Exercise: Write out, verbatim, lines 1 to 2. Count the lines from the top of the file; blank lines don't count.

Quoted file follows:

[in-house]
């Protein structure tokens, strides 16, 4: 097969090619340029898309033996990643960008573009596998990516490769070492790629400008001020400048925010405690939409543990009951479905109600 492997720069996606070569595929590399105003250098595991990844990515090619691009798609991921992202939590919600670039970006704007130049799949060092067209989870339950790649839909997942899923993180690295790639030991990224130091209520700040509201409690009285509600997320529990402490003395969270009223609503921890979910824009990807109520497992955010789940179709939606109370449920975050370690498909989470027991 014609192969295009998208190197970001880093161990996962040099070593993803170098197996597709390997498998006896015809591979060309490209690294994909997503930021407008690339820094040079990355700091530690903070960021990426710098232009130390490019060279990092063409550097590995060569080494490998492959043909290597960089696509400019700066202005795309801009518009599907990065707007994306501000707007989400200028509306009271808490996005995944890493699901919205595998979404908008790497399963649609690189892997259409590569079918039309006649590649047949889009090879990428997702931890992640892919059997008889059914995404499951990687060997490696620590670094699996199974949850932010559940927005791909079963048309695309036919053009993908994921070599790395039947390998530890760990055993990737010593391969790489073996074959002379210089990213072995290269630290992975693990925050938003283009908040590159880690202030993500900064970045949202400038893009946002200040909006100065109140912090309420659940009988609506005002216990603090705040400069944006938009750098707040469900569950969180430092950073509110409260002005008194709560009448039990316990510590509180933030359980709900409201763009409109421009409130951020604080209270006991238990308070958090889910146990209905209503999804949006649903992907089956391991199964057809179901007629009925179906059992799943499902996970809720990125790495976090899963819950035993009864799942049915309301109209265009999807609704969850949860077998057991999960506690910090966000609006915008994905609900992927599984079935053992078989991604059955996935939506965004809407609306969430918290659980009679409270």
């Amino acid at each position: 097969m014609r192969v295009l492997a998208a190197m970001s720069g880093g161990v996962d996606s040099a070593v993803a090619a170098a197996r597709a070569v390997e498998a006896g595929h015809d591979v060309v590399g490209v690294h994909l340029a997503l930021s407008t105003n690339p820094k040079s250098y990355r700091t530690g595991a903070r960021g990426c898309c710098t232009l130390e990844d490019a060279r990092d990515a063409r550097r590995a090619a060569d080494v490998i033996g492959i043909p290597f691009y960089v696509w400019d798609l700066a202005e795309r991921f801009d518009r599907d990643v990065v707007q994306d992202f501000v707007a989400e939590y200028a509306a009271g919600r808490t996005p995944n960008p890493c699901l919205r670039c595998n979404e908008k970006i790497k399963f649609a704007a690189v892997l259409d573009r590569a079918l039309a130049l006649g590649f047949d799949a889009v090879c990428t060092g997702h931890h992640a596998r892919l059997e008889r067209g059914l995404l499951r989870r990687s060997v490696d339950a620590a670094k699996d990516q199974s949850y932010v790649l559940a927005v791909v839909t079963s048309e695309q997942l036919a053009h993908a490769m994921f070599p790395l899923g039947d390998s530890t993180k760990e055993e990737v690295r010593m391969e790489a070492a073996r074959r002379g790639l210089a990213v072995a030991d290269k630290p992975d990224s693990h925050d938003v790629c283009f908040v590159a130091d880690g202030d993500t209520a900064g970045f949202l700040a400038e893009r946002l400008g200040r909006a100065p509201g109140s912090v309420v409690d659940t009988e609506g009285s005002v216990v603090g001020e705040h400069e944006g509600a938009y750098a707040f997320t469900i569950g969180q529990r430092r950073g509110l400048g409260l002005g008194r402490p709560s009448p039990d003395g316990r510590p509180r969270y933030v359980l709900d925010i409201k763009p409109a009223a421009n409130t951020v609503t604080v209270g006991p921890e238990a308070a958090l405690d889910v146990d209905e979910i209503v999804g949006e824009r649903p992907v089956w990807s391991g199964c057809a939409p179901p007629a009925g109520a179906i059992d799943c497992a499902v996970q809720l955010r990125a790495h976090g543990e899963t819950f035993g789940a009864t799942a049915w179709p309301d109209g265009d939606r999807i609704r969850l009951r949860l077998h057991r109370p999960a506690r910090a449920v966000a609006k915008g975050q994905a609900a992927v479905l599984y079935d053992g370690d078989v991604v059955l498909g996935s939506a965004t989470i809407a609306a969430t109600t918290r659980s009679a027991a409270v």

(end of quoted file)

[in-house]
């Protein structure tokens, strides 16, 4: 097969090619340029898309033996990643960008573009596998990516490769070492790629400008001020400048925010405690939409543990009951479905109600 492997720069996606070569595929590399105003250098595991990844990515090619691009798609991921992202939590919600670039970006704007130049799949060092067209989870339950790649839909997942899923993180690295790639030991990224130091209520700040509201409690009285509600997320529990402490003395969270009223609503921890979910824009990807109520497992955010789940179709939606109370449920975050370690498909989470027991 014609192969295009998208190197970001880093161990996962040099070593993803170098197996597709390997498998006896015809591979060309490209690294994909997503930021407008690339820094040079990355700091530690903070960021990426710098232009130390490019060279990092063409550097590995060569080494490998492959043909290597960089696509400019700066202005795309801009518009599907990065707007994306501000707007989400200028509306009271808490996005995944890493699901919205595998979404908008790497399963649609690189892997259409590569079918039309006649590649047949889009090879990428997702931890992640892919059997008889059914995404499951990687060997490696620590670094699996199974949850932010559940927005791909079963048309695309036919053009993908994921070599790395039947390998530890760990055993990737010593391969790489073996074959002379210089990213072995290269630290992975693990925050938003283009908040590159880690202030993500900064970045949202400038893009946002200040909006100065109140912090309420659940009988609506005002216990603090705040400069944006938009750098707040469900569950969180430092950073509110409260002005008194709560009448039990316990510590509180933030359980709900409201763009409109421009409130951020604080209270006991238990308070958090889910146990209905209503999804949006649903992907089956391991199964057809179901007629009925179906059992799943499902996970809720990125790495976090899963819950035993009864799942049915309301109209265009999807609704969850949860077998057991999960506690910090966000609006915008994905609900992927599984079935053992078989991604059955996935939506965004809407609306969430918290659980009679409270």